R Shiny Gantt Chart: How to Modernize Planning Management in Pharma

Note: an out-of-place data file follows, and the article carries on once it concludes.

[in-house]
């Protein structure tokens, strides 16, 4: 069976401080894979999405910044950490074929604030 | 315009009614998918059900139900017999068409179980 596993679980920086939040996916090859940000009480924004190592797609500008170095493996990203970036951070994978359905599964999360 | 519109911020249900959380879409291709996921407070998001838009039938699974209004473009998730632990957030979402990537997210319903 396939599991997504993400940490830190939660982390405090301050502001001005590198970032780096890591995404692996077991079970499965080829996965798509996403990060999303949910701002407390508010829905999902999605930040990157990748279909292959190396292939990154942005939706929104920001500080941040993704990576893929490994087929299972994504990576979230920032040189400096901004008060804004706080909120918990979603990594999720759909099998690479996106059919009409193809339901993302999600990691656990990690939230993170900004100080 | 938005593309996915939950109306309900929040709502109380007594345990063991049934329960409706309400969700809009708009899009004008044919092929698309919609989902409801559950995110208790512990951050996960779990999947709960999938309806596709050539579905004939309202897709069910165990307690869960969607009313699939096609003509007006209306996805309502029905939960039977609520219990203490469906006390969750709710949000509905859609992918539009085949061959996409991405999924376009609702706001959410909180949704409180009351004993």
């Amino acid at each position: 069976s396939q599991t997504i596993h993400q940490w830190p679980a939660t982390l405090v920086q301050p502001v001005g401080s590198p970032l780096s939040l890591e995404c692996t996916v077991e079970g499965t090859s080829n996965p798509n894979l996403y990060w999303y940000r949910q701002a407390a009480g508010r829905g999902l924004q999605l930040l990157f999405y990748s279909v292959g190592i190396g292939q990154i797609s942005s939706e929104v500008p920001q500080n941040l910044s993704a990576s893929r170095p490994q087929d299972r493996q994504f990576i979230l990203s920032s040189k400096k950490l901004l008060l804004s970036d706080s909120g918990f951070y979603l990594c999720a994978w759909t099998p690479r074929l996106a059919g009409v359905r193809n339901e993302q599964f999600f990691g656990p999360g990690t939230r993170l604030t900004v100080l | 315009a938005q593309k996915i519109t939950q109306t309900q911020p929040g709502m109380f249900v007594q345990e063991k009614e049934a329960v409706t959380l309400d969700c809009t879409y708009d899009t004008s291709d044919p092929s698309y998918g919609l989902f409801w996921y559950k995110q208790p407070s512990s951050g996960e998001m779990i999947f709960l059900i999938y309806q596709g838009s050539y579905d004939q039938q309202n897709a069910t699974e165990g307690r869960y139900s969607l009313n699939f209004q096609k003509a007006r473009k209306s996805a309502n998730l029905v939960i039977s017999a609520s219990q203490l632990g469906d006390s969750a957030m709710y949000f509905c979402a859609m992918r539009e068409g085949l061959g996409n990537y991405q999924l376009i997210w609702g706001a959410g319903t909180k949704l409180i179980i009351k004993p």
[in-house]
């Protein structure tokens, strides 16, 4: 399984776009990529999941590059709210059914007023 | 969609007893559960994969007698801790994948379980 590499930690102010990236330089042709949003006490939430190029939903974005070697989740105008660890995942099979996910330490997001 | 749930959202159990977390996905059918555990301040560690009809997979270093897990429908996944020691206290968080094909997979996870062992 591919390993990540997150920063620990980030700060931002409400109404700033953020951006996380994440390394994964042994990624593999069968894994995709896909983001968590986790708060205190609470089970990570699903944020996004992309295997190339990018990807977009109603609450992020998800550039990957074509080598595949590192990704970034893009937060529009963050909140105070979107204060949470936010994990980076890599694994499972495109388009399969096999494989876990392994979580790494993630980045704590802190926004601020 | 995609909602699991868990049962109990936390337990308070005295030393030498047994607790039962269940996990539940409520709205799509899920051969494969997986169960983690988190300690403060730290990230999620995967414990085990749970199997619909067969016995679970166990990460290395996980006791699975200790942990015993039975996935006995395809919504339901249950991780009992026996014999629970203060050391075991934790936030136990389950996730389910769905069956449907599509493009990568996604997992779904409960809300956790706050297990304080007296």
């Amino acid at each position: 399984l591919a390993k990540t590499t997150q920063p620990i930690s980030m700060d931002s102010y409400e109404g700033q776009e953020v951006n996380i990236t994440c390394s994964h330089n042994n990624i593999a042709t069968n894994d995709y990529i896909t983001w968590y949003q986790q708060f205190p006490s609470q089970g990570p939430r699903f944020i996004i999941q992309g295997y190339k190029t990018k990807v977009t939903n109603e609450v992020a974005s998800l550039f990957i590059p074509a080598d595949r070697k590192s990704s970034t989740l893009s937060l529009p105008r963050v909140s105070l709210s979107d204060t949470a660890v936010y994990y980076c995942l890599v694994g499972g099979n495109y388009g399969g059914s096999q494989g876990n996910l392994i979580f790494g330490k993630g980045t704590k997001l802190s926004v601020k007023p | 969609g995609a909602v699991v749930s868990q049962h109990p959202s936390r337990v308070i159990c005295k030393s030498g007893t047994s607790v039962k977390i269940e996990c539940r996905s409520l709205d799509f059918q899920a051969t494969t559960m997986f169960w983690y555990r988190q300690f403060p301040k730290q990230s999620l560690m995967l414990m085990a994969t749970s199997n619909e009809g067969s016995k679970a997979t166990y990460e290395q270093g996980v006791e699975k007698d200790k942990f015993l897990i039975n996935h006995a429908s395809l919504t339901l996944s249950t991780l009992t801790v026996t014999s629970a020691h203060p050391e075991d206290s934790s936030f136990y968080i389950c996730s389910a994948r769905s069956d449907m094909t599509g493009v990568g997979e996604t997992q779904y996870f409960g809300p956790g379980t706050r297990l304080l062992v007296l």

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We live in a constantly and rapidly evolving environment, which means that <strong>effective planning management</strong> is crucial for companies. This is particularly true in the <strong>pharmaceutical sector</strong>, which involves stringent regulations, research and development timelines, and intricate <strong>supply chains</strong>. Traditional planning methods often fall short in providing a <strong>comprehensive overview</strong> and <strong>real-time insights</strong> into complex projects. This is where <strong>Gantt charts, combined with the power of R Shiny</strong>, come into play. They offer a way to modernize and optimize planning management, and in this article, we will demonstrate precisely how. By the end of the article, you will have a complete R Shiny application with options to add or remove tasks from a Gantt chart. But first, <b>what is a Gantt chart?</b> That's what we'll answer in the following section. <blockquote>Want to create automated data quality reports in R and R Shiny? <a href="https://appsilon.com/automated-r-data-quality-reporting/" target="_blank" rel="noopener">Try data.validator by Appsilon - you'll never look back</a>.</blockquote> Table of contents: <ul><li><a href="#what-is-gantt-chart">What is a Gantt Chart and How it Affects Planning Management?</a></li><li><a href="#gantt-chart-in-r">Gantt Chart in R - How to Create a Gantt Chart with ggplot2</a></li><li><a href="#r-shiny-gantt">R Shiny Gantt Chart - How to Build a Planning Management App</a></li><li><a href="#summary">Summing up R Shiny Gantt Chart</a></li></ul> <hr /> <h2 id="what-is-gantt-chart">What Is a Gantt Chart and How Is It Used in Planning Management?</h2> A Gantt chart is an excellent tool in planning management as it visually represents project schedules, tasks, and timelines. It provides a comprehensive overview of a project's progress and helps project managers and stakeholders effectively allocate resources, track milestones, and manage dependencies. By displaying tasks and their interrelationships in a timeline format, Gantt charts enable teams with a quick overview to plan, monitor, and control projects more efficiently. Here's one example of a Gantt chart, specifically tied to the film production industry: <img class="size-full wp-image-19062" src="https://webflow-prod-assets.s3.amazonaws.com/6525256482c9e9a06c7a9d3c%2F65b7aef081d951505be79036_b2fc58be_1-3.webp" alt="Image 1 - Gantt chart example (source: wikimedia.org)" width="1920" height="1080" /> Image 1 - Gantt chart example (source: <a href="https://upload.wikimedia.org/wikipedia/commons/8/89/Gantt_Chart_Template_for_Film_Production.png" target="_blank" rel="noopener">wikimedia.org</a>) As you can see, a Gantt chart consists of horizontal bars that represent individual tasks or activities within a project. These bars are plotted along a horizontal axis, which allows stakeholders to understand the sequential order and duration of tasks. The length of each bar corresponds to the duration of the task, while the position along the timeline indicates the start and end dates Each bar represents a single task, and multiple tasks can be happening at the same time. In the above example, you can see how the Pre-Production task consists of 5 different tasks and some of them have an overlap in the time frame. To be more precise, the "Researching interview partners" task begins at the end of the "Write shooting script" task. <h3>Gantt Charts for Project Management Use</h3> This article will focus on a <b>Gantt chart application in the pharmaceutical industry</b>. It's a good example, but it's not limited to any specific industry. The tutorial below is a good introduction to Gantt charts for project managers and stakeholders to visualize the various stages of drug development, identify dependencies between tasks, and ensure that all activities are executed in a timely manner. For instance, in the pharmaceutical sector, Gantt charts can be beneficial for managing clinical trials. These trials involve multiple stages, such as patient recruitment, protocol development, data collection, analysis, and reporting. By utilizing a Gantt chart, project managers can identify potential bottlenecks, allocate resources effectively, and track the progress of each stage. This ensures that trials are conducted efficiently, adhering to strict timelines and regulatory requirements. That's about enough for the introduction to Gantt charts and the theory, so next we'll dive deep into practical use cases. First, you'll learn how to visualize Gantt charts with R's <code>ggplot2</code> package. <h2 id="gantt-chart-in-r">Gantt Charts in R - How to Create a Gantt Chart with ggplot2</h2> Now that you understand the importance of Gantt charts in planning management, let's explore how to create a Gantt chart using the popular R package - <code>ggplot2</code>. For starters, we'll import the R packages and create some dummy data. Each task for the Gantt chart will have a name, start date, and end date. For example, we'll make a dummy project in the pharmaceutical industry with 5 tasks: Research, Clinical Trials, Regulatory Approval, Manufacturing, and Marketing: <pre><code class="language-r">library(tidyverse) library(ggplot2) <br> # Individual tasks formatted as a data.frame tasks &lt;- data.frame(  Task = c("Research", "Clinical Trials", "Regulatory Approval", "Manufacturing", "Marketing"),  StartDate = as.Date(c("2023-05-01", "2023-07-01", "2024-01-01", "2024-03-01", "2024-06-01")),  EndDate = as.Date(c("2023-06-30", "2023-12-31", "2024-06-30", "2024-12-31", "2025-06-30")) ) <br>tasks</code></pre> Here's what the resulting <code>data.frame</code> looks like: <img class="size-full wp-image-19064" src="https://webflow-prod-assets.s3.amazonaws.com/6525256482c9e9a06c7a9d3c%2F65b7aef17b9576a4ae8c1a6a_f0878509_2-3.webp" alt="Image 2 - Dummy tasks for a pharmaceutical industry project" width="479" height="183" /> Image 2 - Dummy tasks for a pharmaceutical industry project We can now create a basic Gantt chart using <code>ggplot2</code>. We'll use the <code>geom_segment()</code> function to draw horizontal bars for each task based on their start and end dates. Here's the code: <pre><code class="language-r">ggplot(tasks, aes(x = StartDate, xend = EndDate, y = fct_rev(fct_inorder(Task)), yend = Task)) +  geom_segment()</code></pre> And we get a Gantt chart back, but the visuals leave a lot to be desired: <img class="size-full wp-image-19066" src="https://webflow-prod-assets.s3.amazonaws.com/6525256482c9e9a06c7a9d3c%2F65b7aef10f03f2fe35162682_ff17a418_3-3.webp" alt="Image 3 - A basic Gantt chart with ggplot2" width="1530" height="1082" /> Image 3 - A basic Gantt chart with ggplot2 Now to enhance the visuals, we'll add colors to individual tasks using the <code>color</code> parameter within <code>geom_segment()</code>. We'll also increase the line width by altering the <code>linewidth</code> parameter. The <code>colors</code> vector holds hexadecimal values for a monochromatic blue color palette: <pre><code class="language-r">colors &lt;- c("#deecfb", "#bedaf7", "#7ab3ef", "#368ce7", "#1666ba")   ggplot(tasks, aes(x = StartDate, xend = EndDate, y = fct_rev(fct_inorder(Task)), yend = Task)) +  geom_segment(linewidth = 35, color = colors)</code></pre> The resulting Gantt chart is much more visually appealing now: <img class="size-full wp-image-19068" src="https://webflow-prod-assets.s3.amazonaws.com/6525256482c9e9a06c7a9d3c%2F65b29ff7abc39ede3f2cc16e_4-3.webp" alt="Image 4 - Adding colors to individual tasks" width="1530" height="1088" /> Image 4 - Adding colors to individual tasks But we can take the whole thing to the next level. The following code snippet shows you how to add titles, labels, and adjust the overall theme. In short, it makes the Gantt chart much more presentable: <pre><code class="language-r">ggplot(tasks, aes(x = StartDate, xend = EndDate, y = fct_rev(fct_inorder(Task)), yend = Task)) +  geom_segment(linewidth = 35, color = colors) +  labs(    title = "Pharma Company Gantt Chart",    x = "Duration",    y = "Task"  ) +  theme_bw() +  theme(legend.position = "none") +  theme(    plot.title = element_text(size = 20),    axis.text.x = element_text(size = 12),    axis.text.y = element_text(size = 12, angle = 45)  )</code></pre> Here's what you'll see in the visualizations panel: <img class="size-full wp-image-19070" src="https://webflow-prod-assets.s3.amazonaws.com/6525256482c9e9a06c7a9d3c%2F65b29ff826ca1c8b1fa85962_5-3.webp" alt="Image 5 - Finalizing the visuals of a Gantt chart" width="1525" height="1082" /> Image 5 - Finalizing the visuals of a Gantt chart The Gantt chart is looking great now but isn't interactive in any way. We'll change that in the next section, where we'll create an R Shiny application around it. <h2 id="r-shiny-gantt">R Shiny Gantt Chart - How to Build a Planning Management App</h2> This section will take you from a static chart to a fully-working R Shiny application that allows you to add and remove elements from Gantt charts through interactive controls. It will take some work to make everything work, so follow the code section by section. We'll place comments in the code only for those sections that have changed from the previous one. That's how you'll recognize where to add, delete, or change the code. Let's start with a basic example of a R Shiny application with input controls and output sections for tables and charts. <h3>Building a Basic R Shiny App for Planning Management</h3> We'll start simple and build an R Shiny application with input controls and the output contains and display only static data. You won't be able to add or remove tasks in this section, but understanding this one is mandatory before implementing more advanced features. This is what you'll need regarding library imports, so stick them to the top of your R script: <pre><code class="language-r">library(tidyverse) library(ggplot2) library(DT) library(shiny)</code></pre> Now let's write the UI. We'll have a simple page with a sidebar and a main content section. The sidebar will have input elements for task name, start date, end date, and an action button that adds the task to the list. Again, we won't implement the logic for adding the task to the list in this section. The main panel of the app will have a task table view which will render a <code>DT</code> table with a list of tasks. Below the table, we'll also have a chart view that will show our Gantt chart. <blockquote>Don't know how to display table data in R? <a href="https://appsilon.com/top-r-packages-for-table-data/" target="_blank" rel="noopener">Here are top packages for visualizing table data in R and R Shiny</a>.</blockquote> Here's the entire code snippet for the Shiny app UI: <pre><code class="language-r"># Shiny app UI ui &lt;- fluidPage(  sidebarLayout(    sidebarPanel(      tags$h3("R Shiny Task Scheduling"),      tags$hr(), <br>      # Controls for task name, start &amp; end date      textInput(inputId = "inTaskName", label = "Task:", placeholder = "e.g., Marketing"),      dateInput(inputId = "inStartDate", value = Sys.Date(), min = Sys.Date(), label = "Start Date:"),      dateInput(inputId = "inEndDate", value = Sys.Date() + 10, min = Sys.Date() + 1, label = "End Date:"), <br>      # Button that adds the task      actionButton(inputId = "btn", label = "Add Task")    ),    mainPanel(      # Table output      tags$h3("Task Table View"),      tags$hr(),      DTOutput(outputId = "tableTasks"), <br>      # Chart output      tags$h3("Task Chart View"),      tags$hr(),      plotOutput(outputId = "plotTasks")    )  ) )</code></pre> And now onto the server logic. We'll make an initial <code>data.frame</code> of tasks as a <b>reactive value</b> and then display it both as a table and as a Gantt chart. The code for the table is new, so make sure you understand it. On the contrary, the code for the Gantt chart is almost identical to the one from the previous section: <pre><code class="language-r">server &lt;- function(input, output) {  df &lt;- reactiveValues(    data = data.frame(      Task = c("Research", "Clinical Trials", "Regulatory Approval"),      StartDate = as.Date(c("2023-05-01", "2023-07-01", "2024-01-01")),      EndDate = as.Date(c("2023-06-30", "2023-12-31", "2024-06-30"))    )  ) <br>  # Table output  output$tableTasks &lt;- renderDT({    datatable(      data = df$data,      colnames = c("Task", "Start Date", "End Date"),      filter = "top"    )  }) <br>  # Chart output  output$plotTasks &lt;- renderPlot({    ggplot(df$data, aes(x = StartDate, xend = EndDate, y = fct_rev(fct_inorder(Task)), yend = Task)) +      geom_segment(linewidth = 10, color = "#0198f9") +      labs(        title = "Pharma Company Gantt Chart",        x = "Duration",        y = "Task"      ) +      theme_bw() +      theme(legend.position = "none") +      theme(        plot.title = element_text(size = 20),        axis.text.x = element_text(size = 12),        axis.text.y = element_text(size = 12, angle = 45)      )  }) } <br> shinyApp(ui = ui, server = server)</code></pre> We now have both the UI and server code, which means we can run the R Shiny app. Here's what it looks like: <img class="size-full wp-image-19072" src="https://webflow-prod-assets.s3.amazonaws.com/6525256482c9e9a06c7a9d3c%2F65b29ff9300ce9856e5114c1_6-3.webp" alt="Image 6 - Basic R Shiny app for planning management" width="1910" height="1163" /> Image 6 - Basic R Shiny app for planning management The UI controls are there and both the table and the chart display correctly. The only problem is - <b>The input controls don't work</b>. You'll learn how to enable adding tasks in the following section. <h3>How to Add Tasks to a Gantt Chart in Shiny</h3> You don't have to tweak a thing in the Shiny app UI to enable adding tasks to a task <code>data.frame</code>. Everything happens in the <code>server()</code> function. Here's a brief overview of the code changes we have to make: <ul><li><b>Attach a reactive observer to the action button</b><ul><li>Fetch the current values from the input elements (task name, start date, end date)</li><li>Check if current values are not <code>null</code></li><li>If not <code>null</code>, make a new <code>data.frame</code> that matches the structure of the existing one</li><li>Use the <code>rbind()</code> function to concatenate two <code>data.frame</code> objects. This will append the new task to the end of the existing ones</li><li>Sort the <code>data.frame</code> by <code>StartDate</code> to preserve the ordering</li></ul> </li> </ul> And that's it! It's just one task with multiple steps, and all the code changes happen in <code>server()</code> below the initial data declaration. Here's the code snippet for the entire R Shiny app: <pre><code class="language-r">library(tidyverse) library(ggplot2) library(DT) library(shiny) <br>ui &lt;- fluidPage(  sidebarLayout(    sidebarPanel(      tags$h3("R Shiny Task Scheduling"),      tags$hr(),      textInput(inputId = "inTaskName", label = "Task:", placeholder = "e.g., Marketing"),      dateInput(inputId = "inStartDate", value = Sys.Date(), min = Sys.Date(), label = "Start Date:"),      dateInput(inputId = "inEndDate", value = Sys.Date() + 10, min = Sys.Date() + 1, label = "End Date:"),      actionButton(inputId = "btn", label = "Add Task")    ),    mainPanel(      tags$h3("Task Table View"),      tags$hr(),      DTOutput(outputId = "tableTasks"),      tags$h3("Task Chart View"),      tags$hr(),      plotOutput(outputId = "plotTasks")    )  ) ) <br> server &lt;- function(input, output) {  df &lt;- reactiveValues(    data = data.frame(      Task = c("Research", "Clinical Trials", "Regulatory Approval"),      StartDate = as.Date(c("2023-05-01", "2023-07-01", "2024-01-01")),      EndDate = as.Date(c("2023-06-30", "2023-12-31", "2024-06-30"))    )  ) <br>  # ADD TASK  observeEvent(input$btn, {    task_name &lt;- input$inTaskName    task_start_date &lt;- input$inStartDate    task_end_date &lt;- input$inEndDate <br>    # Check if not null    if (!is.null(task_name) &amp;&amp; !is.null(task_start_date) &amp;&amp; !is.null(task_end_date)) {      # Make a new row      new_row &lt;- data.frame(Task = task_name, StartDate = task_start_date, EndDate = task_end_date, stringsAsFactors = FALSE)      # Add row to the existing dataframe      df$data &lt;- rbind(df$data, new_row)      # Sort the dataframe by StartDate      df$data &lt;- df$data[order(df$data$StartDate), ]    }  }) <br>  output$tableTasks &lt;- renderDT({    datatable(      data = df$data,      colnames = c("Task", "Start Date", "End Date"),      filter = "top"    )  }) <br>  output$plotTasks &lt;- renderPlot({    ggplot(df$data, aes(x = StartDate, xend = EndDate, y = fct_rev(fct_inorder(Task)), yend = Task)) +      geom_segment(linewidth = 10, color = "#0198f9") +      labs(        title = "Pharma Company Gantt Chart",        x = "Duration",        y = "Task"      ) +      theme_bw() +      theme(legend.position = "none") +      theme(        plot.title = element_text(size = 20),        axis.text.x = element_text(size = 12),        axis.text.y = element_text(size = 12, angle = 45)      )  }) } <br> shinyApp(ui = ui, server = server)</code></pre> You can now launch the app and experiment with task addition: <img class="size-full wp-image-19074" src="https://webflow-prod-assets.s3.amazonaws.com/6525256482c9e9a06c7a9d3c%2F65b7aef55d4d39bf0cf17790_f3592319_7.gif" alt="Image 7 - Adding tasks to the Gantt chart in R Shiny" width="1904" height="1126" /> Image 7 - Adding tasks to the Gantt chart in R Shiny You can further improve this solution by adding start date and end date checks. For example, the end date can't be lower than the start date, and we currently don't implement this check. Consider this as a homework assignment. Up next, let's see how to delete a task from the task list. <h3>How to Delete Tasks from an R Shiny Gantt Chart</h3> Deleting a task will be much more challenging than adding it. There are just much more moving parts - we need an additional button for each table row, and we need to keep track of the row number. Let's follow the same convention and declare a list of code changes we have to implement: <ul><li><b>Add an ID column and a Remove button to the table</b><ul><li>Add an ID column based on the <code>row_number()</code> function. Make sure the column is added as the first column of the <code>data.frame</code></li><li>Add a Remove button to each row by monitoring the current ID value</li></ul> </li> <li><b>Change task addition logic to accommodate new columns</b> <ul><li>Calculate the new row ID - The largest from the <code>data.frame</code> plus one</li><li>Add a Remove button for the given ID</li></ul> </li> <li><b>Attach a reactive observer to the Remove button</b> <ul><li>Use the <code>-</code> notation to remove a row at a given index location (ID)</li><li>Reorder the <code>data.frame</code> by start date</li></ul> </li> </ul> It's a lot of code changes, so don't sweat it if you can't figure everything out. Just copy our code snippet from below: <pre><code class="language-r">library(tidyverse) library(ggplot2) library(DT) library(shiny) library(glue) <br> ui &lt;- fluidPage(  sidebarLayout(    sidebarPanel(      tags$h3("R Shiny Task Scheduling"),      tags$hr(),      textInput(inputId = "inTaskName", label = "Task:", placeholder = "e.g., Marketing"),      dateInput(inputId = "inStartDate", value = Sys.Date(), min = Sys.Date(), label = "Start Date:"),      dateInput(inputId = "inEndDate", value = Sys.Date() + 10, min = Sys.Date() + 1, label = "End Date:"),      actionButton(inputId = "btn", label = "Add Task")    ),    mainPanel(      tags$h3("Task Table View"),      tags$hr(),      DTOutput(outputId = "tableTasks"),      tags$h3("Task Chart View"),      tags$hr(),      plotOutput(outputId = "plotTasks")    )  ) ) <br> server &lt;- function(input, output) {  df &lt;- reactiveValues(    data = data.frame(      Task = c("Research", "Clinical Trials", "Regulatory Approval"),      StartDate = as.Date(c("2023-05-01", "2023-07-01", "2024-01-01")),      EndDate = as.Date(c("2023-06-30", "2023-12-31", "2024-06-30"))    ) %&gt;%      # Add an ID column - used later to remove row with certain ID      mutate(ID = row_number(), .before = Task) %&gt;%      # Add a column with a custom Remove button      mutate(        Remove = glue('&lt;button id="custom_btn" onclick="Shiny.onInputChange(\'button_id\', \'{ID}\')"&gt;Remove&lt;/button&gt;')      )  ) <br>  observeEvent(input$btn, {    task_name &lt;- input$inTaskName    task_start_date &lt;- input$inStartDate    task_end_date &lt;- input$inEndDate <br>    if (!is.null(task_name) &amp;&amp; !is.null(task_start_date) &amp;&amp; !is.null(task_end_date)) {      # We also need a new row ID      new_id &lt;- max(df$data$ID) + 1      new_row &lt;- data.frame(        # Row ID        ID = new_id,        Task = task_name,        StartDate = task_start_date,        EndDate = task_end_date,        # Remove button        Remove = glue('&lt;button id="custom_btn" onclick="Shiny.onInputChange(\'button_id\', \'{new_id}\')"&gt;Remove&lt;/button&gt;'),        stringsAsFactors = FALSE      )      df$data &lt;- rbind(df$data, new_row)      df$data &lt;- df$data[order(df$data$ID), ]    }  }) <br>  # REMOVE A TASK  observeEvent(input$button_id, {    # Remove a row from the data.frame    df$data &lt;- df$data[-c(as.integer(input$button_id)), ]    # Sort the dataframe by StartDate    df$data &lt;- df$data[order(df$data$StartDate), ]  }) <br>  output$tableTasks &lt;- renderDT({    datatable(data = df$data, escape = FALSE)  }) <br>  output$plotTasks &lt;- renderPlot({    ggplot(df$data, aes(x = StartDate, xend = EndDate, y = fct_rev(fct_inorder(Task)), yend = Task)) +      geom_segment(linewidth = 10, color = "#0198f9") +      labs(        title = "Pharma Company Gantt Chart",        x = "Duration",        y = "Task"      ) +      theme_bw() +      theme(legend.position = "none") +      theme(        plot.title = element_text(size = 20),        axis.text.x = element_text(size = 12),        axis.text.y = element_text(size = 12, angle = 45)      )  }) } <br> shinyApp(ui = ui, server = server)</code></pre> Our R Shiny application for planning management is almost done. Here's what it looks like: <img class="size-full wp-image-19076" src="https://webflow-prod-assets.s3.amazonaws.com/6525256482c9e9a06c7a9d3c%2F65b29ffa08a4ff6bc89afac3_8.gif" alt="Image 8 - Removing tasks from a Gantt chart in R Shiny" width="1902" height="1206" /> Image 8 - Removing tasks from a Gantt chart in R Shiny Finally, let's address the general app styles. <h3>Styling an R Shiny Gantt Planning Management Application with CSS</h3> Functionallity-wise, our app is ready to ship. But it looks terrible. In this section, we'll show you how to style it with a couple of lines of CSS code. To start, create a <code>www</code> folder right where your <code>app.R</code> script file is saved, and then create a <code>main.css</code> file inside it. Paste the following contents: <pre><code class="language-css">@import url('https://fonts.googleapis.com/css2?family=Poppins:wght@400;700&amp;display=swap'); <br>* {  margin: 0;  padding: 0;  box-sizing: border-box; } <br>body {  font-family: 'Poppins', sans-serif;  background-color: #f2f2f2; } <br>h1, h2, h3, h4, h5, h6 {  font-weight: 700; } <br>.sidebar {  height: 100%;  background-color: #ffffff;  margin: 1.5rem 0;  border-radius: 1rem; } <br>.card {  background-color: #ffffff;  padding: 1rem 2rem;  border-radius: 1rem;  border: 1px solid #d3d3d3;  margin: 1.5rem 0; }</code></pre> This set of CSS stylings will apply the <i>Poppins</i> font to the entire application, and take care of the background colors and general margins. It's not a lot, but just enough to make the application stand out. We're not done yet. The next step is to add the <code>main.css</code> to our Shiny app. To do so, <b>add a link</b> to the <code>main.css</code> file inside the Shiny app UI. While there, we'll also surround the main panel elements into two distinct <code>div</code>'s, so we can better style them with CSS. Here's the entire code snippet: <pre><code class="language-r">library(tidyverse) library(ggplot2) library(DT) library(shiny) library(glue) <br> ui &lt;- fluidPage(  # Link to CSS file  tags$head(    tags$link(rel = "stylesheet", type = "text/css", href = "main.css")  ),  sidebarLayout(    sidebarPanel(      class = "sidebar",      tags$h3("R Shiny Task Scheduling"),      tags$hr(),      textInput(inputId = "inTaskName", label = "Task:", placeholder = "e.g., Marketing"),      dateInput(inputId = "inStartDate", value = Sys.Date(), min = Sys.Date(), label = "Start Date:"),      dateInput(inputId = "inEndDate", value = Sys.Date() + 10, min = Sys.Date() + 1, label = "End Date:"),      actionButton(inputId = "btn", label = "Add Task")    ),    mainPanel(      # Surround the elements with a DIV element that has a class name of "card"      tags$div(        class = "card",        tags$h3("Task Table View"),        tags$hr(),        DTOutput(outputId = "tableTasks")      ),      # Surround the elements with a DIV element that has a class name of "card"      tags$div(        class = "card",        tags$h3("Task Chart View"),        tags$hr(),        plotOutput(outputId = "plotTasks")      )    )  ) ) <br> server &lt;- function(input, output) {  df &lt;- reactiveValues(    data = data.frame(      Task = c("Research", "Clinical Trials", "Regulatory Approval"),      StartDate = as.Date(c("2023-05-01", "2023-07-01", "2024-01-01")),      EndDate = as.Date(c("2023-06-30", "2023-12-31", "2024-06-30"))    ) %&gt;%      mutate(ID = row_number(), .before = Task) %&gt;%      mutate(        Remove = glue('&lt;button id="custom_btn" onclick="Shiny.onInputChange(\'button_id\', \'{ID}\')"&gt;Remove&lt;/button&gt;')      )  ) <br>  observeEvent(input$btn, {    task_name &lt;- input$inTaskName    task_start_date &lt;- input$inStartDate    task_end_date &lt;- input$inEndDate <br>    if (!is.null(task_name) &amp;&amp; !is.null(task_start_date) &amp;&amp; !is.null(task_end_date)) {      new_id &lt;- max(df$data$ID) + 1      new_row &lt;- data.frame(        ID = new_id,        Task = task_name,        StartDate = task_start_date,        EndDate = task_end_date,        Remove = glue('&lt;button id="custom_btn" onclick="Shiny.onInputChange(\'button_id\', \'{new_id}\')"&gt;Remove&lt;/button&gt;'),        stringsAsFactors = FALSE      )      df$data &lt;- rbind(df$data, new_row)      df$data &lt;- df$data[order(df$data$ID), ]    }  }) <br>  observeEvent(input$button_id, {    output$text &lt;- renderText(glue("Row number {input$button_id} is selected recently"))    df$data &lt;- df$data[-c(as.integer(input$button_id)), ]    df$data &lt;- df$data[order(df$data$StartDate), ]  }) <br>  output$tableTasks &lt;- renderDT({    datatable(data = df$data, escape = FALSE)  }) <br>  output$plotTasks &lt;- renderPlot({    ggplot(df$data, aes(x = StartDate, xend = EndDate, y = fct_rev(fct_inorder(Task)), yend = Task)) +      geom_segment(linewidth = 10, color = "#0198f9") +      labs(        title = "Pharma Company Gantt Chart",        x = "Duration",        y = "Task"      ) +      theme_bw() +      theme(legend.position = "none") +      theme(        plot.title = element_text(size = 20),        axis.text.x = element_text(size = 12),        axis.text.y = element_text(size = 12, angle = 45)      )  }) } <br> shinyApp(ui = ui, server = server) </code></pre> Our application is now complete: <img class="size-full wp-image-19078" src="https://webflow-prod-assets.s3.amazonaws.com/6525256482c9e9a06c7a9d3c%2F65b29ffadb018b429f9a236e_9.gif" alt="Image 9 - Completed R Shiny application for planning management" width="1902" height="1246" /> Image 9 - Completed R Shiny application for planning management Simple, yet effective. Let's make a short recap next. <hr /> <h2 id="summary">Summing up R Shiny Gantt Charts</h2> In this article, we have explored the power of R Shiny and Gantt charts in revolutionizing planning management, specifically in the context of the pharmaceutical industry. We started by understanding the importance of planning management and how Gantt charts serve as a valuable tool for visualizing project timelines and tasks. You've learned how to make Gantt charts in R with <code>ggplot2</code> and how to make an entire application around them with R Shiny. A lot for a single read. Through the use of R Shiny, teams can create powerful planning management apps tailored to their specific needs. These apps provide a comprehensive overview of projects, facilitate collaboration, and enable data-driven decision-making. Stakeholders can gain insights, identify bottlenecks, allocate resources effectively, and make timely adjustments to ensure project success. <blockquote>If your company needs a custom-tailored R Shiny application, <a href="https://appsilon.com/#contact">make sure to reach out to Appsilon</a>.</blockquote>